Interview discusses Ripken’s thoughts on Gehrig and his record for consecutive games played
Programming honors the 70th anniversary of Lou Gehrig’s famous farewell speech at Yankee Stadium
July 1, 2009 – MLB Network’s Studio 42 with Bob Costas will host an interview with Hall of Famer Cal Ripken Jr. that will air on July 5 at 8:00 p.m. ET on MLB Network. The interview discusses the 70th anniversary on Saturday, July 4 of Hall of Famer Lou Gehrig’s famous farewell speech at Yankee Stadium, as well as Ripken’s thoughts on Gehrig and his legendary record for consecutive games played. Immediately following the interview, MLB Network will air the Academy Award-winning film “Pride of the Yankees, the story of Gehrig’s life and career starring two-time Academy Award-winner Gary Cooper, at 9:00 p.m. ET.
Sunday’s programming is in conjunction with Major League Baseball’s initiative to raise awareness and financial support for organizations leading the fight against ALS (Amyotrophic Lateral Sclerosis), otherwise known as “Lou Gehrig’s Disease.” With the new charitable campaign “4♦ALS Awareness,” MLB is working with four leading organizations – The ALS Association, ALS TDI, Augie’s Quest (the Muscular Dystrophy Association’s ALS research initiative) and Project A.L.S. – whose primary goal is to find a cure for ALS. The initiative will culminate on July 4, 2009, when every MLB Club playing at home will conduct a special on-field ceremony to honor Gehrig’s memory by recreating part of his “Luckiest Man” speech in an effort to raise awareness and financial support for 4ALS.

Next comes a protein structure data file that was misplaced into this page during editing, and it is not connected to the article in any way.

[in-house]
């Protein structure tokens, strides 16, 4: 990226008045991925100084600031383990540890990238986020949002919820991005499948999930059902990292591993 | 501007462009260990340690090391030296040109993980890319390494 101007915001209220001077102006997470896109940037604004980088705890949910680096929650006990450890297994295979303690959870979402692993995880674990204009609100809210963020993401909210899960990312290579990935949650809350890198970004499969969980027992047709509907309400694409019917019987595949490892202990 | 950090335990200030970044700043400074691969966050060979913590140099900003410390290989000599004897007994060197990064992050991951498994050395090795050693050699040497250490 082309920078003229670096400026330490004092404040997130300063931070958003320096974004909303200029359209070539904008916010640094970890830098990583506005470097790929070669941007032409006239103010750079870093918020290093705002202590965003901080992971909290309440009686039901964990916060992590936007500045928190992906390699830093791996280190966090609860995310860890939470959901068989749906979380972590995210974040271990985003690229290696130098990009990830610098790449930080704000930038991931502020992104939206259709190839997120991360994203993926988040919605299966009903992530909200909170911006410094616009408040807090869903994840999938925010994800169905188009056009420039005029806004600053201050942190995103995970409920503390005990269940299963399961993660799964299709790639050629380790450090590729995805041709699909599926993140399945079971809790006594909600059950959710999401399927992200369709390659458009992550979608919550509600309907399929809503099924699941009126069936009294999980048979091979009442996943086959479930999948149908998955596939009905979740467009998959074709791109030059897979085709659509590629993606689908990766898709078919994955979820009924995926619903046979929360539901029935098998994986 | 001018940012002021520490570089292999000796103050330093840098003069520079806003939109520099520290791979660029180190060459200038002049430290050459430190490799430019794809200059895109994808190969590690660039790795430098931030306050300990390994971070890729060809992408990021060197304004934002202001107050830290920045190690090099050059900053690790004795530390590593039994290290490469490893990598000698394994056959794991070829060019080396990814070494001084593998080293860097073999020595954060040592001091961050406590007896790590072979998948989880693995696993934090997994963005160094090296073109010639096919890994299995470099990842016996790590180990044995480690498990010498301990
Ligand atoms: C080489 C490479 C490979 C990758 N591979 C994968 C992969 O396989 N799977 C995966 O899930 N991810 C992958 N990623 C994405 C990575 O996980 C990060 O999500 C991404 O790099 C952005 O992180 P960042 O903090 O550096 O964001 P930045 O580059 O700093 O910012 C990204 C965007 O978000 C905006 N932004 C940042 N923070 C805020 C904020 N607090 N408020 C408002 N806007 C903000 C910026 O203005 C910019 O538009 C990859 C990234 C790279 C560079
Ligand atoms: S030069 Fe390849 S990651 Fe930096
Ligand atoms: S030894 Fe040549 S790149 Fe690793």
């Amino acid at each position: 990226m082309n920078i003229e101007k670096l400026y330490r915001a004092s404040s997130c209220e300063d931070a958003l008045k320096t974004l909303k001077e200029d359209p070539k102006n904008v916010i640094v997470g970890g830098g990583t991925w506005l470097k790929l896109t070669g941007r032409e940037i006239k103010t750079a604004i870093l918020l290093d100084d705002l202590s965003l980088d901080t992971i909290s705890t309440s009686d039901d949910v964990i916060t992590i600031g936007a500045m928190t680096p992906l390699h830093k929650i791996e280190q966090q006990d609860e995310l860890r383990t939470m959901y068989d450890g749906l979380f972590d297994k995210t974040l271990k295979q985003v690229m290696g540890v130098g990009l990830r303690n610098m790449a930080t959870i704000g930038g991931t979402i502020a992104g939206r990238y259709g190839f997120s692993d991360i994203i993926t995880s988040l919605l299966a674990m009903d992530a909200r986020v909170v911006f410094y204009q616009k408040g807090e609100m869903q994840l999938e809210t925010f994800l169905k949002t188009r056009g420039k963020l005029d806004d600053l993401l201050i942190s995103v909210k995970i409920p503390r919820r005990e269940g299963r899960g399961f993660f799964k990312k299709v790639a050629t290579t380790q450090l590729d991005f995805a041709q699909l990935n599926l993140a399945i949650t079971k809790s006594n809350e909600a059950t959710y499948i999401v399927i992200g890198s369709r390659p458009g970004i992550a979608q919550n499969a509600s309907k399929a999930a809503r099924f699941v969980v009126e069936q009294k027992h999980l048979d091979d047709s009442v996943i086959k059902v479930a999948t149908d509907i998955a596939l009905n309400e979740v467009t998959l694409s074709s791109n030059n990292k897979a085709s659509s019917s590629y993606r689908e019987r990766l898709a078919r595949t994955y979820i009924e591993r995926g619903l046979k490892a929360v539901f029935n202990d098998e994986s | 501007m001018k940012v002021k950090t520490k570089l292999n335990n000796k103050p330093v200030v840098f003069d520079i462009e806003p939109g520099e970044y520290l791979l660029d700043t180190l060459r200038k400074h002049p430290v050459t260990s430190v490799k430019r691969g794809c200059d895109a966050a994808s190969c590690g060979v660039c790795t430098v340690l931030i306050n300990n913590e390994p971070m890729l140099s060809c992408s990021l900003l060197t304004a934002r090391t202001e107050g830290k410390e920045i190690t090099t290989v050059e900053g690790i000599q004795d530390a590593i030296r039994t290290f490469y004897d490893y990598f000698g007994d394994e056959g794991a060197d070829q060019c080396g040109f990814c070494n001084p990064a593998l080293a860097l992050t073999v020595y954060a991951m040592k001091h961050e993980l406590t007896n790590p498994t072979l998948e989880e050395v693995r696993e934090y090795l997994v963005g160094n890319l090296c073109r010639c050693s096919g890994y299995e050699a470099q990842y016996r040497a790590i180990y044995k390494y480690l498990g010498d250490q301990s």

Highlights of the Ripken interview include:
ON GEHRIG SITTING OUT FOR THE FIRST TIME IN HIS CAREER:
“When my streak ended after all those games, I didn’t know what to do with myself. There were other reasons, obviously for Lou, but I certainly didn’t know what to do with myself, I didn’t know how to behave. I felt like I was on the outside looking in, and I’m wondering if he thinks he’s on the outside looking in right there.”
ON RIPKEN’S CONNECTION TO GEHRIG:
“I often wonder what a conversation would be like if you had a chance to sit down and talk to Lou and kind of compare notes – why you did it, how you did it, what were your challenges, because to me, it just happened. It wasn’t ever a part of what I wanted to do – it was a sense of responsibility, it was your obligation to yourself and to your team and to your manager, and I’d love to hear those things from Lou.”
ON BREAKING GEHRIG’S RECORD IN 1995:
“I guess at the time in ‘95, I was still pushing Lou away a little bit. In some ways, I knew the comparison was necessary because of what the streak was all about, I never felt it was right, because he was one of the game’s greatest players. I never thought of myself in that same category. We had a link because of our desire to play and our resiliency in our ability to do that. But I think I was pushing him away because I didn’t want it to become an obsession.”
ON GEHRIG’S CHARACTER:
“I think everybody on the surface knows what a great man he was. He was a man of character, an iron horse in the truest sense – strong, thick, and probably a little bit stubborn as a result, but I’d love to learn a little bit more about him but really in my own time.”